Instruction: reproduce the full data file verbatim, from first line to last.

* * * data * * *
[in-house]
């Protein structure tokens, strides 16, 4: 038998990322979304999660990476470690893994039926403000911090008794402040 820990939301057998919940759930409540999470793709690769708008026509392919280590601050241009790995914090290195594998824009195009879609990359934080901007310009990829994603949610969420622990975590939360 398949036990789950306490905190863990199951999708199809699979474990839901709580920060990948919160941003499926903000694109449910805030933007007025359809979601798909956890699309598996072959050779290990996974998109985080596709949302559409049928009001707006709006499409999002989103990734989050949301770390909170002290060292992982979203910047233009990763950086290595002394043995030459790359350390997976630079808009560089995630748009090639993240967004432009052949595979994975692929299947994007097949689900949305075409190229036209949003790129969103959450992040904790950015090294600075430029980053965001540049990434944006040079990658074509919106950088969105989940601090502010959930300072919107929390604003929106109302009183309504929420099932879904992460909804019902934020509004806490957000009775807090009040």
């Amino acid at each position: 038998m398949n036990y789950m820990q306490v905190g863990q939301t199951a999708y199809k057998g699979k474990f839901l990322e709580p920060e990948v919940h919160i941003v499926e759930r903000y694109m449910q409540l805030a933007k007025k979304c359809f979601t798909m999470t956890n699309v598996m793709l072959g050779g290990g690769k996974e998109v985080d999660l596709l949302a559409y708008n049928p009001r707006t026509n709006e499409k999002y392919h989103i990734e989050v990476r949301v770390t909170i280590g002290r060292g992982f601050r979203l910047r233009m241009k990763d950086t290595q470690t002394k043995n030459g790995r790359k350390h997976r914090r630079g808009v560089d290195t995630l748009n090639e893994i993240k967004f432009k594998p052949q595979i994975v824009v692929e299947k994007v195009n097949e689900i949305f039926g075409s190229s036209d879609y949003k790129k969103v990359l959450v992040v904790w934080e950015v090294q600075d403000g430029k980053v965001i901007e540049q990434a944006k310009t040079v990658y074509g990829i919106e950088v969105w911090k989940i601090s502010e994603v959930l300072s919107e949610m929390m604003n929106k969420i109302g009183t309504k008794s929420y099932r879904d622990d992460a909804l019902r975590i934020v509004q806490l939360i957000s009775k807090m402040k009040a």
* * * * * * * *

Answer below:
[in-house]
């Protein structure tokens, strides 16, 4: 038998990322979304999660990476470690893994039926403000911090008794402040 820990939301057998919940759930409540999470793709690769708008026509392919280590601050241009790995914090290195594998824009195009879609990359934080901007310009990829994603949610969420622990975590939360 398949036990789950306490905190863990199951999708199809699979474990839901709580920060990948919160941003499926903000694109449910805030933007007025359809979601798909956890699309598996072959050779290990996974998109985080596709949302559409049928009001707006709006499409999002989103990734989050949301770390909170002290060292992982979203910047233009990763950086290595002394043995030459790359350390997976630079808009560089995630748009090639993240967004432009052949595979994975692929299947994007097949689900949305075409190229036209949003790129969103959450992040904790950015090294600075430029980053965001540049990434944006040079990658074509919106950088969105989940601090502010959930300072919107929390604003929106109302009183309504929420099932879904992460909804019902934020509004806490957000009775807090009040």
């Amino acid at each position: 038998m398949n036990y789950m820990q306490v905190g863990q939301t199951a999708y199809k057998g699979k474990f839901l990322e709580p920060e990948v919940h919160i941003v499926e759930r903000y694109m449910q409540l805030a933007k007025k979304c359809f979601t798909m999470t956890n699309v598996m793709l072959g050779g290990g690769k996974e998109v985080d999660l596709l949302a559409y708008n049928p009001r707006t026509n709006e499409k999002y392919h989103i990734e989050v990476r949301v770390t909170i280590g002290r060292g992982f601050r979203l910047r233009m241009k990763d950086t290595q470690t002394k043995n030459g790995r790359k350390h997976r914090r630079g808009v560089d290195t995630l748009n090639e893994i993240k967004f432009k594998p052949q595979i994975v824009v692929e299947k994007v195009n097949e689900i949305f039926g075409s190229s036209d879609y949003k790129k969103v990359l959450v992040v904790w934080e950015v090294q600075d403000g430029k980053v965001i901007e540049q990434a944006k310009t040079v990658y074509g990829i919106e950088v969105w911090k989940i601090s502010e994603v959930l300072s919107e949610m929390m604003n929106k969420i109302g009183t309504k008794s929420y099932r879904d622990d992460a909804l019902r975590i934020v509004q806490l939360i957000s009775k807090m402040k009040a």